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Windows Presentation Foundation
.NET 4.0+

WPF Animation - Path Animations

The one hundred and fifty-ninth part of the Windows Presentation Foundation Fundamentals tutorial is the final instalment to consider animation. This article describes path animation, which moves elements using complex path geometries.

Path Animation

In recent articles we've seen simple from/to animation and key-frame animation. These allow you to change a property from one value to another, with the option of defining intermediate values as key-frames. In each case, WPF creates smooth animations by using interpolation functions to determine transitional positions. These types of animations are quick to code and can be very effective, especially when combined with easing functions for natural acceleration and deceleration during the animation.

The third type of animation is the path animation. It allows you to create a path geometry and animate properties so that they follow that geometry. The path can include straight lines, arcs and Bézier curves, joined together in any order, allowing very complicated animations.

You can apply a path animation to either a Point property or a Matrix. For points, the animation causes the point's co-ordinates to follow the path over a given duration. With a matrix, you can also rotate the animated element as it tracks along the path.

To demonstrate, we'll create a simple example that animates a shape along a path made from lines and arcs. To begin, create a new WPF application is Visual Studio. Name the solution, "PathAnimationDemo". Once the environment is ready, replace the XAML of the main window with the code below:

<Window x:Class="PathAnimationDemo.MainWindow"
        Title="Path Animation Demo" Height="250" Width="300">

        <Style x:Key="AnimationStyle" TargetType="Path">
            <Setter Property="RenderTransform">

        <Path Stroke="Black" StrokeThickness="1" Fill="Blue"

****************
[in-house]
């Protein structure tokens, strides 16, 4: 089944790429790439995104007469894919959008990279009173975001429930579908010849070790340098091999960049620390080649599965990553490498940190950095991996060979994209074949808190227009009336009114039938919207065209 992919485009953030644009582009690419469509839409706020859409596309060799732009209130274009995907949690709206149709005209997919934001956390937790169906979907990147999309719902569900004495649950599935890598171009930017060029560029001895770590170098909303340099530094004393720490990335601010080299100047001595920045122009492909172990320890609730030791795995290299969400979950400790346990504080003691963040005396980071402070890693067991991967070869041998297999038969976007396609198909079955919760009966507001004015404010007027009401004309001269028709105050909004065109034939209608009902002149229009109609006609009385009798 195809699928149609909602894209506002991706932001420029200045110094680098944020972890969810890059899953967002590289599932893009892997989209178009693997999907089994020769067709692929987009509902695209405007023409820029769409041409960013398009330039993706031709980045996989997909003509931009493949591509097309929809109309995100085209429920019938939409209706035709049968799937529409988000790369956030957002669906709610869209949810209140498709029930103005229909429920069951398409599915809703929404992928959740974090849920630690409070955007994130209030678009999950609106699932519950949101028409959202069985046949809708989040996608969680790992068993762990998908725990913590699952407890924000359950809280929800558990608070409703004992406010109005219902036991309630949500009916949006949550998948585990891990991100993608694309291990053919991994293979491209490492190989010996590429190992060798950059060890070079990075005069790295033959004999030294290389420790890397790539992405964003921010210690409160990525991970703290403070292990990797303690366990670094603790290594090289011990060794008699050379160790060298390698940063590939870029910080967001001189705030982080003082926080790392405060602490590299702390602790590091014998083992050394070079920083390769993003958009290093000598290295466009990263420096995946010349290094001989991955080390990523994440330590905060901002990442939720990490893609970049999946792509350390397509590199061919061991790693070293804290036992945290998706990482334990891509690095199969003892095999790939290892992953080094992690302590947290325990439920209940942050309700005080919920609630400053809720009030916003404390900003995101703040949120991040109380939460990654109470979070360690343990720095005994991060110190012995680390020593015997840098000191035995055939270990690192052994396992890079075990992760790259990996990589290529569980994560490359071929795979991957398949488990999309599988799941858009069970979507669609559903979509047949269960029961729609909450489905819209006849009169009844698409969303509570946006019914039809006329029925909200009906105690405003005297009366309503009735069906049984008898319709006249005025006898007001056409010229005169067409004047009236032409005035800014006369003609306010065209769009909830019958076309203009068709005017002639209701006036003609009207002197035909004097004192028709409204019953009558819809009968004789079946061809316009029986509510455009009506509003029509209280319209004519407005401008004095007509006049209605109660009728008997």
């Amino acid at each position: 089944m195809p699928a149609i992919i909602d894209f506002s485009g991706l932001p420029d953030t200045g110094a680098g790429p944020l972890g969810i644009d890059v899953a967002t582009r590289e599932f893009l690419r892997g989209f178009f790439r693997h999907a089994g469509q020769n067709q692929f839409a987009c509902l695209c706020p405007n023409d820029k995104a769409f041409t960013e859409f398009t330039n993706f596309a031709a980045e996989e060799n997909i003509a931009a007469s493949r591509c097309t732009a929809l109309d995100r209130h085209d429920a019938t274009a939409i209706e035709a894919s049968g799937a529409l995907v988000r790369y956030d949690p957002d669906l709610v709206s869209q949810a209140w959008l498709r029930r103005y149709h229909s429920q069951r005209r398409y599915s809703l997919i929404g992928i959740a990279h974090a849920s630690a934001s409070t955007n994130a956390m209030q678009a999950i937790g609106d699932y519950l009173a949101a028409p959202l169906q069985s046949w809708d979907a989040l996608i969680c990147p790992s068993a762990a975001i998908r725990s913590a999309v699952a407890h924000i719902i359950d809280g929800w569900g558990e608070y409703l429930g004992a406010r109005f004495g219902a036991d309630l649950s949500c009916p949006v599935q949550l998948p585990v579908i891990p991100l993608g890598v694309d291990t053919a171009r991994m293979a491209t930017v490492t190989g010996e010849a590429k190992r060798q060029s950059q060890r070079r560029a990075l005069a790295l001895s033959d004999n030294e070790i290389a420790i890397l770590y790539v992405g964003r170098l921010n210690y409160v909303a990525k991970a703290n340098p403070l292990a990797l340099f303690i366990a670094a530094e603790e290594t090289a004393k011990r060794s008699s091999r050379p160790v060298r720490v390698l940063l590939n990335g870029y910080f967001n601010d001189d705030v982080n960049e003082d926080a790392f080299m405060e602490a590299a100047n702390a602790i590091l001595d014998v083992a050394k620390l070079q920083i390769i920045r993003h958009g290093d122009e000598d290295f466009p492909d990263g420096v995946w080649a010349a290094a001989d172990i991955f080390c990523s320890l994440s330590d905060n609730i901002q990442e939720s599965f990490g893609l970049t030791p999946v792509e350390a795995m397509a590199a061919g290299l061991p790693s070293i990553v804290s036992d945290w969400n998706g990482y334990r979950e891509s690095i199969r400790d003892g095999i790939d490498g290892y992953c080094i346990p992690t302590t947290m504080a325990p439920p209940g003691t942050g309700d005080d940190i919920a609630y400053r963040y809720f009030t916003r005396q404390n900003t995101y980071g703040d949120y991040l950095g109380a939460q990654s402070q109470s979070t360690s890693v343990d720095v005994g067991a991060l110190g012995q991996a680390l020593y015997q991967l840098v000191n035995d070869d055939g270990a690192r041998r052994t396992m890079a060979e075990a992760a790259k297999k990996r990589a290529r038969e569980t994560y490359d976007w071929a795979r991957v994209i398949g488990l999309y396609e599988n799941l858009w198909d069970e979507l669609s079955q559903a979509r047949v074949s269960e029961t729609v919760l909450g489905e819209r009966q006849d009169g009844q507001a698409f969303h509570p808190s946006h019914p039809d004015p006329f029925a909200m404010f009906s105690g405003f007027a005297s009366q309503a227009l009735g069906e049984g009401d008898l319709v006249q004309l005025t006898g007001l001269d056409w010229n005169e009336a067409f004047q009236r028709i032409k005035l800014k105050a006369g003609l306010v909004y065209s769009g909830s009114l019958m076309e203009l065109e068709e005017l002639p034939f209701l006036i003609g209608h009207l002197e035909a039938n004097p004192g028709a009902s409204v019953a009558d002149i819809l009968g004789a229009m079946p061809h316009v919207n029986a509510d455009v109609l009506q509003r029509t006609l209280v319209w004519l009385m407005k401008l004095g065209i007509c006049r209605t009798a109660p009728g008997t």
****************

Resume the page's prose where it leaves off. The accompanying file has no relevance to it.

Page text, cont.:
Data="M0,0 L5,0 L10,5 L20,5 L25,10 L20,15 L10,15 L5,20 L0,20 L3,10Z"
              Style="{StaticResource AnimationStyle}" />

The XAML creates a window containing a Canvas with one child. The child is a shape made from a Path object. It appears as a small, rocket shape, as shown below. Note that the style for the rocket includes a matrix transformation with a default matrix. This matrix will be the target for the animation.

WPF Path Animation Demo Window

Adding a Path Animation

Adding the path animation is achieved in much the same manner as with other animation types. We'll create an event trigger that fires when the rocket is clicked. This contains a storyboard that holds the animation. In this case, as we are animating the matrix, we'll use a MatrixAnimationUsingPath animation. As before, we need to tell it which property to animate, using the Storyboard.TargetProperty attribute, and the duration for the entire animation. In addition, we need to create the path geometry in the PathGeometry.Figures property.

Add the following Style.Triggers element to the style for the shape. You can see that the target property is the matrix being animated. The duration is five seconds and the path geometry defines a single figure. That figure contains two lines and two arcs.

    <EventTrigger RoutedEvent="MouseDown">
                        <PathGeometry Figures="M0,0 L50,0 A100,100 0 0 1 150,100
                                               A50,50 0 1 1 100,50 L200,50" />

Run the program and click the rocket to see the results. You should see it follow the path geometry. The image below shows the final position of the shape. The red dots show the path followed.

WPF Path Animation

When you run the program and animate the rocket you will see that the shape remains unchanged for the duration of the animation. The rocket always points to the right. Sometimes, with a path animation, it is better to rotate the animated object to point along the path at all times. Handily, WPF supports automatic rotation. All you need to do is set the DoesRotateWithTangent property to true.

Update the animation element to add the rotation property, as follows:

<MatrixAnimationUsingPath Storyboard.TargetProperty="RenderTransform.(MatrixTransform.Matrix)"
                          Duration="0:0:5" DoesRotateWithTangent="True">

Try running the program and starting the animation. The rocket should rotate whilst following the path, for a more realistic result.

15 May 2015